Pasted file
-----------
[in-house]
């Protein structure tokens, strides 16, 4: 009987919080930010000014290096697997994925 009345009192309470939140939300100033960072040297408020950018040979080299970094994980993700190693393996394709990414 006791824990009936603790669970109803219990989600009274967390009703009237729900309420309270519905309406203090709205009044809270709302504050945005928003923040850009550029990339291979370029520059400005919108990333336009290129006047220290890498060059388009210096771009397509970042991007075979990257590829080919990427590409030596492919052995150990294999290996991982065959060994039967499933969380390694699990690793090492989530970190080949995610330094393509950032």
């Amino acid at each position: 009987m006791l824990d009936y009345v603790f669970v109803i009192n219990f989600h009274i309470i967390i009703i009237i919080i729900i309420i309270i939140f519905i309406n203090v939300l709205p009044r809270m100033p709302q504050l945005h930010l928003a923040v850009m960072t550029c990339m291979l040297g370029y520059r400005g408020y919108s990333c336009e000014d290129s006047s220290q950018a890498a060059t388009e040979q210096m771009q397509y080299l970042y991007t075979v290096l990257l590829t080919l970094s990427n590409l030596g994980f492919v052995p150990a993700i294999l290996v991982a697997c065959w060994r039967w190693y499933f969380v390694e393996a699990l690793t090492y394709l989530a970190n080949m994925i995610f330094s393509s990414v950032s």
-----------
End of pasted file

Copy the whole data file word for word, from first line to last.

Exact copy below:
[in-house]
């Protein structure tokens, strides 16, 4: 009987919080930010000014290096697997994925 009345009192309470939140939300100033960072040297408020950018040979080299970094994980993700190693393996394709990414 006791824990009936603790669970109803219990989600009274967390009703009237729900309420309270519905309406203090709205009044809270709302504050945005928003923040850009550029990339291979370029520059400005919108990333336009290129006047220290890498060059388009210096771009397509970042991007075979990257590829080919990427590409030596492919052995150990294999290996991982065959060994039967499933969380390694699990690793090492989530970190080949995610330094393509950032």
């Amino acid at each position: 009987m006791l824990d009936y009345v603790f669970v109803i009192n219990f989600h009274i309470i967390i009703i009237i919080i729900i309420i309270i939140f519905i309406n203090v939300l709205p009044r809270m100033p709302q504050l945005h930010l928003a923040v850009m960072t550029c990339m291979l040297g370029y520059r400005g408020y919108s990333c336009e000014d290129s006047s220290q950018a890498a060059t388009e040979q210096m771009q397509y080299l970042y991007t075979v290096l990257l590829t080919l970094s990427n590409l030596g994980f492919v052995p150990a993700i294999l290996v991982a697997c065959w060994r039967w190693y499933f969380v390694e393996a699990l690793t090492y394709l989530a970190n080949m994925i995610f330094s393509s990414v950032s």